Nowadays, there are many threats to the connectivity of landscapes. Despite the importance of connecting protected areas, that was outlined in a recently released report in the Nature Communications Journal, the world currently only has 9.7% of sufficiently connected intact areas. The most common threats to connecting protected areas are agriculture, urbanisation, mining and unsustainable forestry. These processes consequently disrupt the connectivity of landscapes. For example, urbanisation has led to many threats that affect mammals in adverse ways. “Roads, railways, human population density, built environments, night-time lights and navigable waterways” are just some of the threats to mammal movement, behavioural diversity and survival quoted in the report on global protected area connectivity.
Please also read: Mitigating the Disintegration of Wilderness
Moreover, these obstacles pose a threat to the establishment of new connections between protected areas. In order to overcome these hurdles, re-wilding helps by enabling the creation of connections between protected areas.
The Fight Back
Alongside rewilding, other strategies are key to getting the most out of structural connectivity. On a practical level, there is a need for a better placement of future protected areas and other area-based conservation efforts. This will include restoring natural habitats beyond protected area boundaries, in order to allow for bolder habitat retention and the achievement of wider landscape and regional scale connectivity outcomes. However, the restoration of natural habitats is not just about the number of organisms protected, but about the types of habitats and the species that will be protected, especially threatened species and those that are native and restricted to a certain place.
Social and political considerations are also relevant when it comes to increasing structural connectivity. Most importantly, the report states that preserving intact areas and increasing their connectivity requires their formal recognition, social acceptance, prioritisation in spatial plans, while also being economically viable and effectively managed so that they can be protected from human impacts.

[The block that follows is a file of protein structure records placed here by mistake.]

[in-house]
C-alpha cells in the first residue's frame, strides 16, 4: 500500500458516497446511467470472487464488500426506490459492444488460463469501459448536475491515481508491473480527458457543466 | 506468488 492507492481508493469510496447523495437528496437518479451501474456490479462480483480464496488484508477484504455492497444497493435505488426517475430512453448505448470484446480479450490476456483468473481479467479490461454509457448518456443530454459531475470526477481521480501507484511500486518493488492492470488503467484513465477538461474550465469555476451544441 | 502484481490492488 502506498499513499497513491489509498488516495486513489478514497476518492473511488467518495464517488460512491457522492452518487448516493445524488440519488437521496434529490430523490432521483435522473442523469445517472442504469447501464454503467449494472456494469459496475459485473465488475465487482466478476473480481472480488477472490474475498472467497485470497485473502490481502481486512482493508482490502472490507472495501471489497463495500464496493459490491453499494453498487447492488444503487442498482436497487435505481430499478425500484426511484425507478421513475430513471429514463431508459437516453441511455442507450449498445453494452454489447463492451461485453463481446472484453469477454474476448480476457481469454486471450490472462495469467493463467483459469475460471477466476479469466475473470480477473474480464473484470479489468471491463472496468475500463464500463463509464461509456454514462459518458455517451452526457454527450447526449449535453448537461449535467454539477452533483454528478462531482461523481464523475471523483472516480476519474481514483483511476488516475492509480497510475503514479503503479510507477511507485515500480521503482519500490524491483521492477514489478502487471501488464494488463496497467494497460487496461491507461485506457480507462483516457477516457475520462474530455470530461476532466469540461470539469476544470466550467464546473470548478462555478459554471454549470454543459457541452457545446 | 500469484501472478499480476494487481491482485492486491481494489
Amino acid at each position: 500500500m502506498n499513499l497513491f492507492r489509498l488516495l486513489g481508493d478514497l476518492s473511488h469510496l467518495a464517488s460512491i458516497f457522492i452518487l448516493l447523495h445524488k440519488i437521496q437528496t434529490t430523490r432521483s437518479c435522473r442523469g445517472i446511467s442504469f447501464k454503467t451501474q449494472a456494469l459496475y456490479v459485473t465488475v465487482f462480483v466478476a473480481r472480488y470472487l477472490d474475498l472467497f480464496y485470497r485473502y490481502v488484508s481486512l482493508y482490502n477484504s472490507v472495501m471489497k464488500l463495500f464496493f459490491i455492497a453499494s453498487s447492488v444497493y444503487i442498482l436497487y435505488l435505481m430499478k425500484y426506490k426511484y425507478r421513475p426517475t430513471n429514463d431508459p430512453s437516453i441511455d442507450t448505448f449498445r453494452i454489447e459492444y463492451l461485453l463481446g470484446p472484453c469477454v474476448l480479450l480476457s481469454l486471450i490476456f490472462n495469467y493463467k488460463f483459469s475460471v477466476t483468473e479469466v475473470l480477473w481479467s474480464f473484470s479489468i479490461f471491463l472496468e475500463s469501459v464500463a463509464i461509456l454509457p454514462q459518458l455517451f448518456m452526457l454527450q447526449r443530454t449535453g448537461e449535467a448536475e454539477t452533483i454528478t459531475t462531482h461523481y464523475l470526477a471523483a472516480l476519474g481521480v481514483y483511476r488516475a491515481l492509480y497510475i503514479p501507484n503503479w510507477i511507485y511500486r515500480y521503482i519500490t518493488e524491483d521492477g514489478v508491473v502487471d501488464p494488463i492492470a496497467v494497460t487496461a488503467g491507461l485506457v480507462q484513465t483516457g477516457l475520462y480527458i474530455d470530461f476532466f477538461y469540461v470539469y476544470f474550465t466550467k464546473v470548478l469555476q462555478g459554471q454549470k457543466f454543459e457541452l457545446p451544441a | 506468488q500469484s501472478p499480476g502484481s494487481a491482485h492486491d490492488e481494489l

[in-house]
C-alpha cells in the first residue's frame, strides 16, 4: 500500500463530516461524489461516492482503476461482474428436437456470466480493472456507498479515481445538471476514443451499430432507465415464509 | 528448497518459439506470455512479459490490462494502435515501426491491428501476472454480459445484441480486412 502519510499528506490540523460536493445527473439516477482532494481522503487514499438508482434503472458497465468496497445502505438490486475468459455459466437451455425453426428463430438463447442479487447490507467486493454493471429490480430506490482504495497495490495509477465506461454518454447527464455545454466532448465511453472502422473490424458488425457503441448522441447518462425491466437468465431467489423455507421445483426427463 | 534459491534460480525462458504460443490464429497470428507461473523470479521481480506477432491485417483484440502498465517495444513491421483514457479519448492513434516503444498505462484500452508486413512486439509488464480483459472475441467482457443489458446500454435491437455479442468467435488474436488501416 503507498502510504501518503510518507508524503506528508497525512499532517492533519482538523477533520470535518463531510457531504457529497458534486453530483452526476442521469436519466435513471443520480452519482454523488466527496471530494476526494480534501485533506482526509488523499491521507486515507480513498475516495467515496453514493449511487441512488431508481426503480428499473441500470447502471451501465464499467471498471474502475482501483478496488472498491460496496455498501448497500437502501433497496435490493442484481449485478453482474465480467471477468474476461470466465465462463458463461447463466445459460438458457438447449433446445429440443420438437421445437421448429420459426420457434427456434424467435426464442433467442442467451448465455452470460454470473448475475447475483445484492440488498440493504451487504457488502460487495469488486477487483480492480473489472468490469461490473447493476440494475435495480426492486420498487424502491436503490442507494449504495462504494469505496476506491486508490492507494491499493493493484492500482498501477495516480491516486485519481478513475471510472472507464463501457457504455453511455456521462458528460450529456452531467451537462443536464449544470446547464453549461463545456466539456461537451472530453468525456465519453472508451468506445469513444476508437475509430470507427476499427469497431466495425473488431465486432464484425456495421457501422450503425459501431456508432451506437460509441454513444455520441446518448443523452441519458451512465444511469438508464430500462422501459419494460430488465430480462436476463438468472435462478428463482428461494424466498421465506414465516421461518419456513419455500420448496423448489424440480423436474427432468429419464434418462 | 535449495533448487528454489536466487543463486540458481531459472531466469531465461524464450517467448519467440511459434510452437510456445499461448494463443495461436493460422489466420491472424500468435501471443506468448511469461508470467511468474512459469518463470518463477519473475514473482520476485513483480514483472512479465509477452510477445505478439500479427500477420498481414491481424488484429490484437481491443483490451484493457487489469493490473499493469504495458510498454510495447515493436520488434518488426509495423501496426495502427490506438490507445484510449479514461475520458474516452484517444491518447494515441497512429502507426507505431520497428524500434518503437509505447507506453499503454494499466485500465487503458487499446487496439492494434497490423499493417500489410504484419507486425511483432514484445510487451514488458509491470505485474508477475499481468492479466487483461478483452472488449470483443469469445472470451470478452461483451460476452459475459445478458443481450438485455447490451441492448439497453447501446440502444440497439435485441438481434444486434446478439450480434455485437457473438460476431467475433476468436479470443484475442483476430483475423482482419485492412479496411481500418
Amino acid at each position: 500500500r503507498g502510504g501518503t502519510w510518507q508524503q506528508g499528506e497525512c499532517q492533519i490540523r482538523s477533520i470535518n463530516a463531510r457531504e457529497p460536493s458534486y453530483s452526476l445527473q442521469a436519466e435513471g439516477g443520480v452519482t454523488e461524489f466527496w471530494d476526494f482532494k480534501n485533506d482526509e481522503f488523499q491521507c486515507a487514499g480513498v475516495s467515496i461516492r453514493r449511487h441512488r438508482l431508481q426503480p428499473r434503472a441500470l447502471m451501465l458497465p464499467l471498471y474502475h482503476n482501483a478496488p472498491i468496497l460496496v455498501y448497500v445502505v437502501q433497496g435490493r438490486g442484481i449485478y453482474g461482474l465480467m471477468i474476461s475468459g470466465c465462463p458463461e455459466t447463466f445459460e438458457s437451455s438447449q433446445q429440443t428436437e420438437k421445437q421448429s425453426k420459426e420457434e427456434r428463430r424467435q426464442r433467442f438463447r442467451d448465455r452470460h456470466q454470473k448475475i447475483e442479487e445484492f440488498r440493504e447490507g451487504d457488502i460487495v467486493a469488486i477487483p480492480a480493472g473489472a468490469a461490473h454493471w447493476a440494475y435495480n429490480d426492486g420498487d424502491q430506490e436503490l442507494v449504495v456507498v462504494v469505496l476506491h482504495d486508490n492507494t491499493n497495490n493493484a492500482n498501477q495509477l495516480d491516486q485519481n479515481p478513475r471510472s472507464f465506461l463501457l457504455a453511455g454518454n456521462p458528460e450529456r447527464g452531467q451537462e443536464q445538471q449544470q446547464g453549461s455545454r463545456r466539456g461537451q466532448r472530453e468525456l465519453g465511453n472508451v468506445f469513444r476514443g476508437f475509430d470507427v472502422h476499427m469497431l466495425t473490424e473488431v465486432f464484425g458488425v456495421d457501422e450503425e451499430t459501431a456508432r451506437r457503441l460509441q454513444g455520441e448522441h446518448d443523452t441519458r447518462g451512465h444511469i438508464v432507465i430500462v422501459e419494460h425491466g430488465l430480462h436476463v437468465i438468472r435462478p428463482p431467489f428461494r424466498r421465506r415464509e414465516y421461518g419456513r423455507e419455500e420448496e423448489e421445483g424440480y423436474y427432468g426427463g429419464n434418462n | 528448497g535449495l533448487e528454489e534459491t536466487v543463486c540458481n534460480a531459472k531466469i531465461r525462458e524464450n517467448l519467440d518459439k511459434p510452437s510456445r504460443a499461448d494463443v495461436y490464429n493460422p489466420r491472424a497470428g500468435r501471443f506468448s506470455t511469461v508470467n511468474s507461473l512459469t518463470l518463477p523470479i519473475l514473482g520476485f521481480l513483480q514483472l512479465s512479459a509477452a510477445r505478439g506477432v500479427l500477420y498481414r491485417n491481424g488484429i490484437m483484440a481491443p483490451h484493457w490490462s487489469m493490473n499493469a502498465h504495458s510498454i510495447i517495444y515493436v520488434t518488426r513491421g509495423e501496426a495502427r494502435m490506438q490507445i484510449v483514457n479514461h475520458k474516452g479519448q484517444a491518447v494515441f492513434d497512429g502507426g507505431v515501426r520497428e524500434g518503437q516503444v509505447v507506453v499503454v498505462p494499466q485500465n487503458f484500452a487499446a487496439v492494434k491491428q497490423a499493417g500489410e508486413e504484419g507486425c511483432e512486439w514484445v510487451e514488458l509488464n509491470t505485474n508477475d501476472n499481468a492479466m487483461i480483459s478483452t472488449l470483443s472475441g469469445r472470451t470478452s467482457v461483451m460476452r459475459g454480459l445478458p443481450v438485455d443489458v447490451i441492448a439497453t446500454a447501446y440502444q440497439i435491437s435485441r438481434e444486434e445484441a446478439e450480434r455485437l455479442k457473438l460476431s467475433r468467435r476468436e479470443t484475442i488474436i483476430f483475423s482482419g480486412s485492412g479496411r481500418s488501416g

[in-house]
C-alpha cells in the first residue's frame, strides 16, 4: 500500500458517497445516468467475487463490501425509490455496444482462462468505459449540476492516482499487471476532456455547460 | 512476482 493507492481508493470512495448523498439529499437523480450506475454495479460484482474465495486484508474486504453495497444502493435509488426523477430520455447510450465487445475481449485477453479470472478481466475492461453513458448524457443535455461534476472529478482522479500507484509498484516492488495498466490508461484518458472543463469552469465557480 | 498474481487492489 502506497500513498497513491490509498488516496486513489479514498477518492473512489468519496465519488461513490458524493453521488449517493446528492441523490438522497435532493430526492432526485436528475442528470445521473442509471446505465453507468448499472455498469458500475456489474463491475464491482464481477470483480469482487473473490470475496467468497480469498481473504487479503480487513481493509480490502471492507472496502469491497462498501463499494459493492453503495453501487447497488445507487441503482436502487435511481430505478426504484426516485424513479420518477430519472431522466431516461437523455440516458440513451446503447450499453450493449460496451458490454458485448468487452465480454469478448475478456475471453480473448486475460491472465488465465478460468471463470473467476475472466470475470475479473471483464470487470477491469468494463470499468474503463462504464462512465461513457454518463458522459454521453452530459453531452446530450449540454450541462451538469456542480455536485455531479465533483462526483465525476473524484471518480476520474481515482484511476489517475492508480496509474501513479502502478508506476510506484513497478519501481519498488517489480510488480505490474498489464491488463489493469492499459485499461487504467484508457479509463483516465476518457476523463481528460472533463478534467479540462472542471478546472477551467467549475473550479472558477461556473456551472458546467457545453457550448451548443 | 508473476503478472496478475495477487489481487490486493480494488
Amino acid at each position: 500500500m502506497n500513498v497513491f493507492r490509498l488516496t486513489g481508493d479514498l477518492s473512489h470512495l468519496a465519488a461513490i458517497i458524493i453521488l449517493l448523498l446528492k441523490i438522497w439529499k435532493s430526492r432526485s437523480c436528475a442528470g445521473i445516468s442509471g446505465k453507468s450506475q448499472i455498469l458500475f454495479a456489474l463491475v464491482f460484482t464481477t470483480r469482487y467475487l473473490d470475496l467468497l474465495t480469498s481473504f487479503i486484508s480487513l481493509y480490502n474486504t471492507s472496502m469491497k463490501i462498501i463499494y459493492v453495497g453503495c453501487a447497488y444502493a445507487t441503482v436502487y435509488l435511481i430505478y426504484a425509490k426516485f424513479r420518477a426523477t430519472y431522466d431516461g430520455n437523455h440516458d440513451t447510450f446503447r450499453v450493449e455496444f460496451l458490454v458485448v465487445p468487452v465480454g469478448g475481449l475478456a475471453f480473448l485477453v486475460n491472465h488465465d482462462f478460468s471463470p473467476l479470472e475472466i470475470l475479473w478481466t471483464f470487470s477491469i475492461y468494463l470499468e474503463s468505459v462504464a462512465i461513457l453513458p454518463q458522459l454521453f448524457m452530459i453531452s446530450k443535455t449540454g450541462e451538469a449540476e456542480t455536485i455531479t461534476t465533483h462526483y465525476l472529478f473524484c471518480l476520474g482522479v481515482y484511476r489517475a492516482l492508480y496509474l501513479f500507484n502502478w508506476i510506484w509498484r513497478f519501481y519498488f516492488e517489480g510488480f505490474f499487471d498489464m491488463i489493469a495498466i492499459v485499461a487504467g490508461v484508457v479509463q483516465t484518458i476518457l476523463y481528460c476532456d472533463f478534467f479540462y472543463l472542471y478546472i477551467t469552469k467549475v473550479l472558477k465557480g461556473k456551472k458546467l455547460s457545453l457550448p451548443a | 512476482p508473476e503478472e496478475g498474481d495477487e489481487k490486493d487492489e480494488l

Only nine countries and territories have over 17% of their land protected and maintain over 50% structural connectivity between their protected area sites. This is despite many governments having their protected area targets at 17% of national land. Therefore, action on biodiversity requires a more concerted governmental effort , to the scale that has been seen on climate change. Crucially, there is a chance to work towards this at COP15 of the CBD in 2021, to try and enact legally binding targets for the next 10 year strategy period, that build on the current Aichi Target of 17% of protected terrestrial areas.
The EU have made efforts to address this issue in its 2030 Biodiversity Strategy. The European Commission has adopted the target of protecting 30% of land and marine areas. Of importance to these efforts is the Trans-European Nature Network. This network aims to create a landscape that allows the natural functioning of ecological processes and enhances biodiversity. Such a network requires the establishment of green corridors to enable migration and gene flow across Europe. The European Wilderness Society has previously suggested a strategy for a European green corridor network, the Pan-European Green Corridor Network. Such networks provide opportunities to reconnect natural areas in Europe with the aid of Wilderness areas and Natura 2000 sites. Above all, these sites support migrating animals by offering resting and mating areas.
Globally, the UN Decade on Ecosystem Restoration starts in 2021. This aims to restore 350 million hectares of degraded land between 2021-2030. Hopefully, this will result in improved connectivity between protected areas, creating a more resilient landscape for maintaining biodiversity and ecosystem services.
Another chance to improve structural connectivity presents itself at the COP15 of the CBD in 2021, where the next ten year Strategic Plan for Biodiversity will be agreed on. In relation to that, scientists proposed the ‘Three Conditions for Nature’ Framework to the CBD. This framework divides terrestrial areas based on land-use drivers and pressures. The three categories are cities and farms, shared lands, and large wild areas. Findings in the Nature Communications report state that, unsurprisingly, the greater proportion of large wild areas a country has, the higher their proportion of connected protected areas. Wilderness areas and the restoration of natural areas are thus key in improving the effectiveness of protected areas and connectivity.
To sum up, better connected protected areas have many benefits to both nature and humans. Increased structural connectivity will improve ecosystems’ ability in fighting climate change. This is because it allows for the large-scale ecological and evolutionary processes to continue. With more Wilderness areas, which are free from human intervention, ecosystems and their organisms will have more space to adapt. In addition, this reduces the impacts of climate change, such as large extinction events and loss in biodiversity. More resilient ecosystems, brought about from better structural connectivity, can help tackle the world’s most pressing contemporary challenges.
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